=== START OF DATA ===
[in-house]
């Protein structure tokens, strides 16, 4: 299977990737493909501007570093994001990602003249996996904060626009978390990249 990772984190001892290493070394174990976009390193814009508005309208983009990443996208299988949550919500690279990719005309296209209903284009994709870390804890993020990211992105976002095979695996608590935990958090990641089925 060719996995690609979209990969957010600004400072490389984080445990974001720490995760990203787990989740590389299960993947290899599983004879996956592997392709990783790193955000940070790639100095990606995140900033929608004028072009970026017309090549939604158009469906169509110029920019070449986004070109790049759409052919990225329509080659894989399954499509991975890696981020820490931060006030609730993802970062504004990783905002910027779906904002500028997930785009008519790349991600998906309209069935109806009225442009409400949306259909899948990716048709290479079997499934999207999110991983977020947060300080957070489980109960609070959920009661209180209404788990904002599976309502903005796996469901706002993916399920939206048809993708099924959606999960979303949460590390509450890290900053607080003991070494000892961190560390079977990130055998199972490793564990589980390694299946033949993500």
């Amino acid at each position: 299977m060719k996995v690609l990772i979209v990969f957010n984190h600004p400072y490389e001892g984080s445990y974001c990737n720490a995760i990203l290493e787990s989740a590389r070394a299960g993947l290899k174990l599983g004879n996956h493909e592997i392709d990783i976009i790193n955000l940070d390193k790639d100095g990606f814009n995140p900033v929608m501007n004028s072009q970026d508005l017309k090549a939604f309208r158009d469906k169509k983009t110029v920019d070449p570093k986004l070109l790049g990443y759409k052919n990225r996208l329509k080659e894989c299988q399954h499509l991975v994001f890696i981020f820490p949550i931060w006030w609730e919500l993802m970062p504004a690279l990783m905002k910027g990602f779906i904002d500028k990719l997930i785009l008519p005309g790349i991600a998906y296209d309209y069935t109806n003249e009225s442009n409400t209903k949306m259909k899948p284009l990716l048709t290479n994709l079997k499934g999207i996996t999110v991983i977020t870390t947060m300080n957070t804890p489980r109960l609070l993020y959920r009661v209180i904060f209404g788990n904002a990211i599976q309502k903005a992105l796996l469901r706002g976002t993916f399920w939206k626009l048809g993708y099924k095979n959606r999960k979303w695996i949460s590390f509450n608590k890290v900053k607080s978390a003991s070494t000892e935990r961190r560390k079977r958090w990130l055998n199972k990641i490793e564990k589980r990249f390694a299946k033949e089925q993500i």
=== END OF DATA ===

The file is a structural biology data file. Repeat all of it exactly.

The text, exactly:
[in-house]
């Protein structure tokens, strides 16, 4: 299977990737493909501007570093994001990602003249996996904060626009978390990249 990772984190001892290493070394174990976009390193814009508005309208983009990443996208299988949550919500690279990719005309296209209903284009994709870390804890993020990211992105976002095979695996608590935990958090990641089925 060719996995690609979209990969957010600004400072490389984080445990974001720490995760990203787990989740590389299960993947290899599983004879996956592997392709990783790193955000940070790639100095990606995140900033929608004028072009970026017309090549939604158009469906169509110029920019070449986004070109790049759409052919990225329509080659894989399954499509991975890696981020820490931060006030609730993802970062504004990783905002910027779906904002500028997930785009008519790349991600998906309209069935109806009225442009409400949306259909899948990716048709290479079997499934999207999110991983977020947060300080957070489980109960609070959920009661209180209404788990904002599976309502903005796996469901706002993916399920939206048809993708099924959606999960979303949460590390509450890290900053607080003991070494000892961190560390079977990130055998199972490793564990589980390694299946033949993500």
């Amino acid at each position: 299977m060719k996995v690609l990772i979209v990969f957010n984190h600004p400072y490389e001892g984080s445990y974001c990737n720490a995760i990203l290493e787990s989740a590389r070394a299960g993947l290899k174990l599983g004879n996956h493909e592997i392709d990783i976009i790193n955000l940070d390193k790639d100095g990606f814009n995140p900033v929608m501007n004028s072009q970026d508005l017309k090549a939604f309208r158009d469906k169509k983009t110029v920019d070449p570093k986004l070109l790049g990443y759409k052919n990225r996208l329509k080659e894989c299988q399954h499509l991975v994001f890696i981020f820490p949550i931060w006030w609730e919500l993802m970062p504004a690279l990783m905002k910027g990602f779906i904002d500028k990719l997930i785009l008519p005309g790349i991600a998906y296209d309209y069935t109806n003249e009225s442009n409400t209903k949306m259909k899948p284009l990716l048709t290479n994709l079997k499934g999207i996996t999110v991983i977020t870390t947060m300080n957070t804890p489980r109960l609070l993020y959920r009661v209180i904060f209404g788990n904002a990211i599976q309502k903005a992105l796996l469901r706002g976002t993916f399920w939206k626009l048809g993708y099924k095979n959606r999960k979303w695996i949460s590390f509450n608590k890290v900053k607080s978390a003991s070494t000892e935990r961190r560390k079977r958090w990130l055998n199972k990641i490793e564990k589980r990249f390694a299946k033949e089925q993500i």